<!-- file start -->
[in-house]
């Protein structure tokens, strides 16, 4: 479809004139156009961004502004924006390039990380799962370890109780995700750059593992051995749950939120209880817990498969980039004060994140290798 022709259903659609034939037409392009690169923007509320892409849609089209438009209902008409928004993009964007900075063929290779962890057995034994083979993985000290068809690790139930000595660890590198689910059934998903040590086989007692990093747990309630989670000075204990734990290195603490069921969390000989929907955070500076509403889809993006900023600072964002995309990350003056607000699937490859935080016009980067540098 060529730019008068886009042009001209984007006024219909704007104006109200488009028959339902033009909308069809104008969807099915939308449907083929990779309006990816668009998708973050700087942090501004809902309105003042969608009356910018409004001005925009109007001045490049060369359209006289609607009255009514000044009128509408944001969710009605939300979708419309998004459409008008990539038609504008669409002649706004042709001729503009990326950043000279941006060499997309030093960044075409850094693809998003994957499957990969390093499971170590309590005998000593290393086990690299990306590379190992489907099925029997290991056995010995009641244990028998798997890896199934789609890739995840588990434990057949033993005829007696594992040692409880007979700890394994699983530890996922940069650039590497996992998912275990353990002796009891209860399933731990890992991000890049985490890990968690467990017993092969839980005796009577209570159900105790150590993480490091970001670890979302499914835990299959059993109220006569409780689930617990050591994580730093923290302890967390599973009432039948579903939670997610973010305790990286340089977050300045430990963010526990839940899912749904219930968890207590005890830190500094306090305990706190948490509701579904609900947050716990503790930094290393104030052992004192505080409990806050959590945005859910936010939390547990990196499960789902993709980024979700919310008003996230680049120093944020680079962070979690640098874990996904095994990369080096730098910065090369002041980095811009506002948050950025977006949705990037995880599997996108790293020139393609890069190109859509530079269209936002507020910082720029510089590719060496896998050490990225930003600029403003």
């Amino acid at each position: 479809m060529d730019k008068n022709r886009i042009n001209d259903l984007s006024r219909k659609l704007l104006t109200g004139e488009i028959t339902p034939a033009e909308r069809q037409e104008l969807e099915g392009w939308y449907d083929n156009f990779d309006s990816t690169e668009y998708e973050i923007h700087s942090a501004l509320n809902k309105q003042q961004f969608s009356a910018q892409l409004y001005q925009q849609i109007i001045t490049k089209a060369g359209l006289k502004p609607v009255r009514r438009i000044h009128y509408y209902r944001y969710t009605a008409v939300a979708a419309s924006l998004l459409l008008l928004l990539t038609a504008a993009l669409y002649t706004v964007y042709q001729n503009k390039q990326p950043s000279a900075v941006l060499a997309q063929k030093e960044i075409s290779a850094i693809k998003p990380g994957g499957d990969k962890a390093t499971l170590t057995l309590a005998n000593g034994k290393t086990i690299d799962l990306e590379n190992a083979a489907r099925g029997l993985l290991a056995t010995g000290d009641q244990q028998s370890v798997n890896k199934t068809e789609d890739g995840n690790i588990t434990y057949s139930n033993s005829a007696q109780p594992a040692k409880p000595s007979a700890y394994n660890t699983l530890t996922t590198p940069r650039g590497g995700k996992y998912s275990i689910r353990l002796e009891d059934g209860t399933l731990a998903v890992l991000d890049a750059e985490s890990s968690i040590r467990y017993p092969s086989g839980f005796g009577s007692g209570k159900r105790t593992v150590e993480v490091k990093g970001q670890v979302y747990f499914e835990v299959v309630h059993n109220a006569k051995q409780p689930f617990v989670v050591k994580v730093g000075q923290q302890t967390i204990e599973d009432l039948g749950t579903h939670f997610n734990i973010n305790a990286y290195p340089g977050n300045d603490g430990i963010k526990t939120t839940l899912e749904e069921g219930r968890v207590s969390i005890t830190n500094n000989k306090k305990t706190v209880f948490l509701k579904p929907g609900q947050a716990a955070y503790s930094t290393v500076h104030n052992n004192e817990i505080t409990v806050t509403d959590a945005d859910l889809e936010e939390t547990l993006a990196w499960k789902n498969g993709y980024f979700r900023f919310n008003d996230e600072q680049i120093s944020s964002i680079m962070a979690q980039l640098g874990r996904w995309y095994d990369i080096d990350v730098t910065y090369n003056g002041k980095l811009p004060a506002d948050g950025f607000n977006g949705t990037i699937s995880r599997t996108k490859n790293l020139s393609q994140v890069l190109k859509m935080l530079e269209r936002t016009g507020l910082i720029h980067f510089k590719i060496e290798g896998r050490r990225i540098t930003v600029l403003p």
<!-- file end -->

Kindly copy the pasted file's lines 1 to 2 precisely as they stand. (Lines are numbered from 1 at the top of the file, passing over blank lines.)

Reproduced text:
[in-house]
């Protein structure tokens, strides 16, 4: 479809004139156009961004502004924006390039990380799962370890109780995700750059593992051995749950939120209880817990498969980039004060994140290798 022709259903659609034939037409392009690169923007509320892409849609089209438009209902008409928004993009964007900075063929290779962890057995034994083979993985000290068809690790139930000595660890590198689910059934998903040590086989007692990093747990309630989670000075204990734990290195603490069921969390000989929907955070500076509403889809993006900023600072964002995309990350003056607000699937490859935080016009980067540098 060529730019008068886009042009001209984007006024219909704007104006109200488009028959339902033009909308069809104008969807099915939308449907083929990779309006990816668009998708973050700087942090501004809902309105003042969608009356910018409004001005925009109007001045490049060369359209006289609607009255009514000044009128509408944001969710009605939300979708419309998004459409008008990539038609504008669409002649706004042709001729503009990326950043000279941006060499997309030093960044075409850094693809998003994957499957990969390093499971170590309590005998000593290393086990690299990306590379190992489907099925029997290991056995010995009641244990028998798997890896199934789609890739995840588990434990057949033993005829007696594992040692409880007979700890394994699983530890996922940069650039590497996992998912275990353990002796009891209860399933731990890992991000890049985490890990968690467990017993092969839980005796009577209570159900105790150590993480490091970001670890979302499914835990299959059993109220006569409780689930617990050591994580730093923290302890967390599973009432039948579903939670997610973010305790990286340089977050300045430990963010526990839940899912749904219930968890207590005890830190500094306090305990706190948490509701579904609900947050716990503790930094290393104030052992004192505080409990806050959590945005859910936010939390547990990196499960789902993709980024979700919310008003996230680049120093944020680079962070979690640098874990996904095994990369080096730098910065090369002041980095811009506002948050950025977006949705990037995880599997996108790293020139393609890069190109859509530079269209936002507020910082720029510089590719060496896998050490990225930003600029403003």